evidence of the victims alleged prior drug use: (1) Ryan Grosss testimony
that he had once observed the victim smoke marijuana and that the victim
had told him that he had previously used heroin; (2) John Hickss testimony
that he had smoked marijuana with the victim; (3) Debbie Thatchers testimony that
she had seen the victim smoke marijuana; and (4) Verlie Hintons testimony that
the victim told her that he had 50 dollars worth and she presumed
that the victim was referring to drugs. The trial court sustained the
States objection, ruling such evidence as irrelevant.
We find that excluding evidence of the victims alleged drug use was proper.
As in the preceding section, Defendants asserted purpose in presenting this evidence
was to suggest that persons other than the Defendant had a motive to
kill the victim. But much like the threats against in-law evidence, Defendant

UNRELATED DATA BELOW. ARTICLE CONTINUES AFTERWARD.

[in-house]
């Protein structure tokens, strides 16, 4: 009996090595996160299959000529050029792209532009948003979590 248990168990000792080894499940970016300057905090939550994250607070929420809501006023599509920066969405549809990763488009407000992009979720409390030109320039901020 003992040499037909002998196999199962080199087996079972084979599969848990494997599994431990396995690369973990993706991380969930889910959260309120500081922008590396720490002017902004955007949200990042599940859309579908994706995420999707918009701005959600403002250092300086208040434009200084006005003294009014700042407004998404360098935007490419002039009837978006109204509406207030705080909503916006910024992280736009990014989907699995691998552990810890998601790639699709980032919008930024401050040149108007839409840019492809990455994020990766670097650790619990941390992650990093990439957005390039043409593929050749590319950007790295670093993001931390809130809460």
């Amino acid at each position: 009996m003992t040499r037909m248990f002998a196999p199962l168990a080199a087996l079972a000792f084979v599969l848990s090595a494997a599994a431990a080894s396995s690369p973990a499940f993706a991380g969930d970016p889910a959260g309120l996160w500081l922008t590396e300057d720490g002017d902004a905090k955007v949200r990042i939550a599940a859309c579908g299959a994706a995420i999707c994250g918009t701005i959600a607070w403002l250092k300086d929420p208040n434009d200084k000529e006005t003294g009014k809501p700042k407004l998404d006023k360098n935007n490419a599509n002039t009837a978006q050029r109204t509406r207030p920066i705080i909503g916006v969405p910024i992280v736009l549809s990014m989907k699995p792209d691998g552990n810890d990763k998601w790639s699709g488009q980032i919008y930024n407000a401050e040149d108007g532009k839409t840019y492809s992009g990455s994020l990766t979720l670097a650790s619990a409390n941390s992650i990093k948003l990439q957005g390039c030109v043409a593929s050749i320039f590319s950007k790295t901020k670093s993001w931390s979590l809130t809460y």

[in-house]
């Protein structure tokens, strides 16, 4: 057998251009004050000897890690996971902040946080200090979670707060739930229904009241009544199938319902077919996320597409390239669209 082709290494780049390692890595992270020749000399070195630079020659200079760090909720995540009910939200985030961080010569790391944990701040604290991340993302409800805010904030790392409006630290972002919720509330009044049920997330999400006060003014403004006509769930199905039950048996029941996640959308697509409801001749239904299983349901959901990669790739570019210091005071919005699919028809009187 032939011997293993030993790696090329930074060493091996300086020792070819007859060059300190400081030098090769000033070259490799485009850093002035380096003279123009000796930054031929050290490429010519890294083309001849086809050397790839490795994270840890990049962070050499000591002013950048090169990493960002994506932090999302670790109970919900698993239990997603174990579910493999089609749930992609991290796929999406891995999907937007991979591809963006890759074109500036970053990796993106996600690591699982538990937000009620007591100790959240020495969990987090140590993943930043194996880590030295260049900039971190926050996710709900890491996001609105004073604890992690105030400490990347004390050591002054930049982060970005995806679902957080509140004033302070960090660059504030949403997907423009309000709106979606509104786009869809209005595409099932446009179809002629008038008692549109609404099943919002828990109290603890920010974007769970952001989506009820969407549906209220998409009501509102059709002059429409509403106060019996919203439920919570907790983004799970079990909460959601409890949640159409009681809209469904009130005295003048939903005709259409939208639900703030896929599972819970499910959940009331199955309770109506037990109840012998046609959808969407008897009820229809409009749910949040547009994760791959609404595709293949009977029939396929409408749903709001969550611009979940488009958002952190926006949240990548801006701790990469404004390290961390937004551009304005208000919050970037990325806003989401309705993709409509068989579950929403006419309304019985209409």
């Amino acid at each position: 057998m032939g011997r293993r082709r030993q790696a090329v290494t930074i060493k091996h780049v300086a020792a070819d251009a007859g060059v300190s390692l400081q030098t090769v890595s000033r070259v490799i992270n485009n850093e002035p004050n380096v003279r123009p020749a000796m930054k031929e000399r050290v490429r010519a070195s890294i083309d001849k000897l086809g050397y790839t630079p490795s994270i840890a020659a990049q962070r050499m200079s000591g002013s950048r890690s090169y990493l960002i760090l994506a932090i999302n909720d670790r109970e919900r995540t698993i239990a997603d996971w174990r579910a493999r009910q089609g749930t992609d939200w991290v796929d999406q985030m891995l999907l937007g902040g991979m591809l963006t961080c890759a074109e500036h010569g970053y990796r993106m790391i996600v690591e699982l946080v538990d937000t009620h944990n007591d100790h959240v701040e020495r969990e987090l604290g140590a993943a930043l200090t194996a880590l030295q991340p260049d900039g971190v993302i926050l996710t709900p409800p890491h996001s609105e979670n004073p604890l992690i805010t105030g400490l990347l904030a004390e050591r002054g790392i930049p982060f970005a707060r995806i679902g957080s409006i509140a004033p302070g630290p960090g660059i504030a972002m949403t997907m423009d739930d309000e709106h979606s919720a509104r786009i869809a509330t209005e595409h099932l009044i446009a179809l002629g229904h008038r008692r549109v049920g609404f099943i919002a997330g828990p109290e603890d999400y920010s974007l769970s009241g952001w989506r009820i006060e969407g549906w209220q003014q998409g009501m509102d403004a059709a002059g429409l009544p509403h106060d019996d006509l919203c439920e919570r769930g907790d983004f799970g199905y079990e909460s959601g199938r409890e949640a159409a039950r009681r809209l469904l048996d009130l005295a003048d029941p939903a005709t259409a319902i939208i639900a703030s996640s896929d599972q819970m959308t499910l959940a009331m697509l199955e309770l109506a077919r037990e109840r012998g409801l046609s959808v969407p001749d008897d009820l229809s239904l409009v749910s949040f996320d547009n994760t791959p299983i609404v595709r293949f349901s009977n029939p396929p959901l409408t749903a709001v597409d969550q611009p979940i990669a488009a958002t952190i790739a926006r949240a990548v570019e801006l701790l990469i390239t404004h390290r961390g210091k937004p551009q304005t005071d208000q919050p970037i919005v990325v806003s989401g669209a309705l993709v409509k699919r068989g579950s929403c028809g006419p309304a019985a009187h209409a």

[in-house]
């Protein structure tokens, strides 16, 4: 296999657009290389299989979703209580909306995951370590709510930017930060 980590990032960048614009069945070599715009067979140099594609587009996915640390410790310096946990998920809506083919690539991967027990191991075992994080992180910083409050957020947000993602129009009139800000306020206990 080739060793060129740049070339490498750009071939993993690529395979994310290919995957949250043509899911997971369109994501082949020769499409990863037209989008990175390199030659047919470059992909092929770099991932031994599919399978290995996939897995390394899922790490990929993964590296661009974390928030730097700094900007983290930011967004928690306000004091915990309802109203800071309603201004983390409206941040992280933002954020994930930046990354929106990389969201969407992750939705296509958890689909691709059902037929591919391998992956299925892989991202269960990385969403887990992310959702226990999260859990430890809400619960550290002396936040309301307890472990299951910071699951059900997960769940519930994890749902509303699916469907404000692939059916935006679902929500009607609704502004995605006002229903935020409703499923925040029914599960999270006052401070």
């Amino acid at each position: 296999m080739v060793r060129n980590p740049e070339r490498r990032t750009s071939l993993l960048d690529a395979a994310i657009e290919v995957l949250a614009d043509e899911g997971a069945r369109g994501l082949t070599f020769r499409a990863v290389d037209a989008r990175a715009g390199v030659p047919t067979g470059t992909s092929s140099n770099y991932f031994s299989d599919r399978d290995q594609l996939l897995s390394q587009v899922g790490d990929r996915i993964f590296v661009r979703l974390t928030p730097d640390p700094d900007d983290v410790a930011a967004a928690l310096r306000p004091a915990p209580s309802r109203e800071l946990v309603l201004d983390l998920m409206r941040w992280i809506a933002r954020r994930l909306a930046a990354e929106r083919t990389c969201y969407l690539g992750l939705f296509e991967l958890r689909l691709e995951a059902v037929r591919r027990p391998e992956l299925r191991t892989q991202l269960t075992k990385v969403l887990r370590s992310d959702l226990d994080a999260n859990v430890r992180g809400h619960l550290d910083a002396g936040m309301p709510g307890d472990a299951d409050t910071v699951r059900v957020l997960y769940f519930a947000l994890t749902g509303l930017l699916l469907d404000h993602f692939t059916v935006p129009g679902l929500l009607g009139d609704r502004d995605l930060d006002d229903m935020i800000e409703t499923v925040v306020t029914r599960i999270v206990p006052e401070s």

only sought to present evidence of drug use by the victim himself; there
was absolutely no effort to present any evidence of any behavior by any
other person suggesting the existence of another suspect. Again, the evidence Defendant
sought to present falls well short of the applicable test for admissibility.
See Williams v. State, 681 N.E.2d 195, 198-99 (Ind. 1997) (ruling that evidence
of a victims drug use is generally irrelevant except in relation to the
victims mental capacity to recall the crime and to testify about it); see
also Pannell v. State, 686 N.E.2d 824, 826 (Ind. 1997) (holding that evidence
of a murder victims past drug use was irrelevant).
We affirm the judgment of the trial court.
SHEPARD, C.J., and DICKSON, BOEHM, and RUCKER, JJ. concur.
Ind. Code § 35-42-1-1 (1998).
Id. § 35-50-2-8.